Tag Archives: Clodiagh

A Bourne mystery

Here is an ad, from 1785, offering to let flour-mills at Portlaw, Co Waterford, and a bake-house in John Street, Waterford, to a “tenant possessed of abilities”.

The ad is interesting in several respects. First, although the location of the flour-mills is not clear, they may have preceded the iron-works, the famous Malcolmson cotton-mill and the later tannery on the site; they certainly seem to have used the water power of the Clodiagh.

Second, the ad suggests that flour could be carried from the mills by three rivers to Waterford: the Clodiagh, the Suir and St John’s Pill, which is another navigation featured on this site.

Third, the ad invites applications to be sent to either John Thomas Medlycott in Dublin or John Edwards Bourne in Mayfield, Waterford. The Post-Chaise Companion [4th ed] says

Within half a mile of Portlaw, on the L is Glen-house the seat of Mr Bourne.

At Portlaw are the extensive mills built by Edward May Esq, and about a quarter of mile beyond Portlaw on the L is a large house built by the same gentleman.

About a mile from Portlaw, on the R situated on the banks of the Suir, is Mayfield, the noble and delightful seat, with very extensive and beautiful demesnes and plantations, of William Watson Esq and on the L is Coolfin, the seat of the Rev Thomas Monck.

That puts a Mr Bourne in Portlaw, though in Glenhouse rather than Mayfield. The Glenhouse address is confirmed by Matthew Sleater in 1806.

But what interests me is whether the John Edwards Bourne mentioned in the ad is related to John Edwards Bourne of Dunkerrin, Co Offaly, formerly of Nenagh, Co Tipperary, who died in 1799 or so. The Offaly Bourne seems to have had four brothers and three sisters.

I would be glad to hear from anyone who knows anything about the Portlaw Bourne (or indeed any of the other Bournes). If you can help, please leave a Comment below.



Two more sisters

Members of the Heritage Boat Association have, in recent weeks, visited Piltown (Co Kilkenny) and Portlaw (Co Waterford) by barge, the first time in many years that large vessels have been up those rivers.

Many of the published accounts of Portlaw, including the Heritage Council’s Heritage Conservation Plan, pay inadequate attention to the navigation of the Clodiagh; it may have been even richer than we thought.

The HBA has a press release about some significant finds at Portlaw.

The owners of the barge Hawthorn joined other boats for the trips and wrote about them here:

Here is the relevant section of the OSI map for Portlaw (choose one of the Historic options). Here is where the Pil joins the Suir (zoomed out).

Here is my own article (in need of updating) about Portlaw and the Clodiagh.

Incidentally, I contend that the OSI maps are wrong in describing the gates on the canal as flood gates: they would open to, rather than close against, an incoming flood, and would prevent the discharge of an outgoing flood.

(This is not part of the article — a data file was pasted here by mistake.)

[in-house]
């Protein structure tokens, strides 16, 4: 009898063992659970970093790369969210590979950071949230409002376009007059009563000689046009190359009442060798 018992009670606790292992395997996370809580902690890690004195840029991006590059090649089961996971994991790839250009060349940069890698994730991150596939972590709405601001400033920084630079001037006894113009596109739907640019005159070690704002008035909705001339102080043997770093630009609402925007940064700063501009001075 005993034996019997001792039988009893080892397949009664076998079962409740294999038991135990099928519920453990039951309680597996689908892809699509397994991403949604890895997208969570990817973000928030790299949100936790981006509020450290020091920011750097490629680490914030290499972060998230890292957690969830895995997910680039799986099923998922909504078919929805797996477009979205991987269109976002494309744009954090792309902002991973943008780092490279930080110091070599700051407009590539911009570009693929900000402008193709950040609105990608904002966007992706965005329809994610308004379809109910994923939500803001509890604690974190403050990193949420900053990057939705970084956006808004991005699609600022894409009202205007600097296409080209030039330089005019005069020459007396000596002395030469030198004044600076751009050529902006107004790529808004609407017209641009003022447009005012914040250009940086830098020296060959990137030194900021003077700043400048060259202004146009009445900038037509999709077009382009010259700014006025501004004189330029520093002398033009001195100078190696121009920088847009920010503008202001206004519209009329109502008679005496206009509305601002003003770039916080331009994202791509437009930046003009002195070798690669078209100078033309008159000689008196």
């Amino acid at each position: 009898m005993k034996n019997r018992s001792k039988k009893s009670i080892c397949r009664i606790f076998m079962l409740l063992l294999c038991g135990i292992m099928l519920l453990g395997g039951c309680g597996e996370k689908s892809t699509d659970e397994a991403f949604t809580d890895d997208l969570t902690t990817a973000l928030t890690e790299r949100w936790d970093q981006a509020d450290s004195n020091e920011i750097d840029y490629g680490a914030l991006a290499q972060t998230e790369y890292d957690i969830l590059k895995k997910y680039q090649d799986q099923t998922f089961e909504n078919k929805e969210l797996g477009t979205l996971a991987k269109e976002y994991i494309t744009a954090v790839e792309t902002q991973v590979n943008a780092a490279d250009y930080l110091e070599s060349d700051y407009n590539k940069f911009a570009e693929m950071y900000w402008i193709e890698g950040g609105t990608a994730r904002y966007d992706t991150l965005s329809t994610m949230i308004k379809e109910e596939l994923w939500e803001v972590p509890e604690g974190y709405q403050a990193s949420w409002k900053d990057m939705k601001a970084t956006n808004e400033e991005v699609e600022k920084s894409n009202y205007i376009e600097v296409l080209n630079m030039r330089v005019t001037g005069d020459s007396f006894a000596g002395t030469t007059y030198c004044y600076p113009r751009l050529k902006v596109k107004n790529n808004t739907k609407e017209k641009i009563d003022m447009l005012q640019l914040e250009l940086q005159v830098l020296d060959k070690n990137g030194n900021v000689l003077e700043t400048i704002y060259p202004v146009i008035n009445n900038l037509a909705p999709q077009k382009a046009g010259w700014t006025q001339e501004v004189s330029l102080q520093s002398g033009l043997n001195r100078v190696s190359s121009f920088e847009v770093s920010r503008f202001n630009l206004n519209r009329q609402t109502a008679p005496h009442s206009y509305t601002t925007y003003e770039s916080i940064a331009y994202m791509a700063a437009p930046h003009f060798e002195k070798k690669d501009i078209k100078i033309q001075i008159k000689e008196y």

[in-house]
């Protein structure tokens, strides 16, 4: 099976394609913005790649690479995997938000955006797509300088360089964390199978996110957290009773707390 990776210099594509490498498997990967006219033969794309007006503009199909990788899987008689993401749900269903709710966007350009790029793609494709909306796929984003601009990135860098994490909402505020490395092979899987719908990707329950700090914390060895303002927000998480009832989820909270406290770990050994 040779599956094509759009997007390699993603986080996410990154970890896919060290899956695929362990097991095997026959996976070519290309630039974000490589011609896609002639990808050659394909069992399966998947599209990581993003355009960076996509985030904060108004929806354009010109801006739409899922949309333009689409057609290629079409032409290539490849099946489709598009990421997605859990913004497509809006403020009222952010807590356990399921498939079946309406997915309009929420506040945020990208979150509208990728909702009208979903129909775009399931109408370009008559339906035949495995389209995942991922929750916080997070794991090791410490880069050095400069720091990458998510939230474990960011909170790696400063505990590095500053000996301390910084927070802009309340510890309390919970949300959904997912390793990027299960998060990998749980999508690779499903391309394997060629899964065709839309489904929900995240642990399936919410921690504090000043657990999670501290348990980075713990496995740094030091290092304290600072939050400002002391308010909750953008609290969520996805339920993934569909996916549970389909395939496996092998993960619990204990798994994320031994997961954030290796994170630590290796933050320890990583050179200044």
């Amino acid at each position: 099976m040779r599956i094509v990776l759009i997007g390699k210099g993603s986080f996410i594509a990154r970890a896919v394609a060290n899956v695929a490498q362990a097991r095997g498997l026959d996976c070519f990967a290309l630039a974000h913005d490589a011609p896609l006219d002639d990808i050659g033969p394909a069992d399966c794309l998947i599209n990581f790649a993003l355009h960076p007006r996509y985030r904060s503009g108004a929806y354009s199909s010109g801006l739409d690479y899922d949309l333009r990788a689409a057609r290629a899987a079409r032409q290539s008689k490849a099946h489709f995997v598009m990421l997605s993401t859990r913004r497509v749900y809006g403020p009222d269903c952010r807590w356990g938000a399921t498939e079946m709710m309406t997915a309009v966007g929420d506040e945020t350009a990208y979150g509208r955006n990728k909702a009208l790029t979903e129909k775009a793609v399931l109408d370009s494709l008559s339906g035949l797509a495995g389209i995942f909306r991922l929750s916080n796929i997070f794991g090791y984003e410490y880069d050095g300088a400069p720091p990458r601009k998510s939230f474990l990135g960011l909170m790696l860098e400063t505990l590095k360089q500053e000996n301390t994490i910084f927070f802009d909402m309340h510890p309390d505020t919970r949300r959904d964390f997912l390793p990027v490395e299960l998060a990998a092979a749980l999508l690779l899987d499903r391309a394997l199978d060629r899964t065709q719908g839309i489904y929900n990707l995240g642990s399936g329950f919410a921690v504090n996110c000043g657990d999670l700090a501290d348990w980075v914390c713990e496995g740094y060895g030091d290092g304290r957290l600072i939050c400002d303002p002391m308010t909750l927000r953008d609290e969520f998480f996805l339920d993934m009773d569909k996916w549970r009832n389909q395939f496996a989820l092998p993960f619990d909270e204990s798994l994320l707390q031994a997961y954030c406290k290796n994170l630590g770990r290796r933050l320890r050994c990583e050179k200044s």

Deaths at Portlaw

On 7 April 2010 two canoeists were drowned at a weir in Portlaw, on the River Clodiagh. The Marine Casualty Investigation Board report on the matter has just been published. It says inter alia:

  • This weir cannot be run.
  • The design of this weir made it impassable regardless of the waterflow over it.
  • The weir at Portlaw is, by design, next to impossible to escape
    from without the use of lifebuoys and or an access ladder.

The report does not say who designed and built this weir or when it
was done. I have asked Waterford County Council for information.

According to the Irish Independent, the families of the canoeists are considering legal action.

Some news stories about weirs at Portlaw here, here and here.

Rockville navigator elected to Dáil

Ming Flanagan was the first to be elected a TD in the Roscommon South Leitrim constituency in the 2011 general election.

Ming launching himself on the Rockville Navigations

His sterling qualities were shown when, in September 2010, he kayaked down the Rockville Navigations, with a companion, to check this tourism and recreational resource (which I had brought to his attention in his capacity as Mayor of County Roscommon).

Another person on the side of righteousness is Paudie Coffey of Portlaw, mentioned favourably here; he was first home in Waterford, where he stood for Fine Gael.

The middle Suir, from Carrick-on-Suir to Waterford

This navigation is still used by pleasure boats, notably by the members of the Carrick-on-Suir Boat Club, but its once-busy commercial traffic has largely ceased; the final nail will be hammered in when the new Waterford bypass road-bridge crosses the Suir and prevents tankers from supplying Morris Oil at Fiddown. This account includes some historical material and photos taken on a trip downriver aboard the barge 31B.

I’m referring to it as the middle Suir as there was a horse-drawn navigation upstream from Carrick to Clonmel and of course ships can come up to Waterford from the sea (as well as more interesting vessels from the Nore and the Barrow).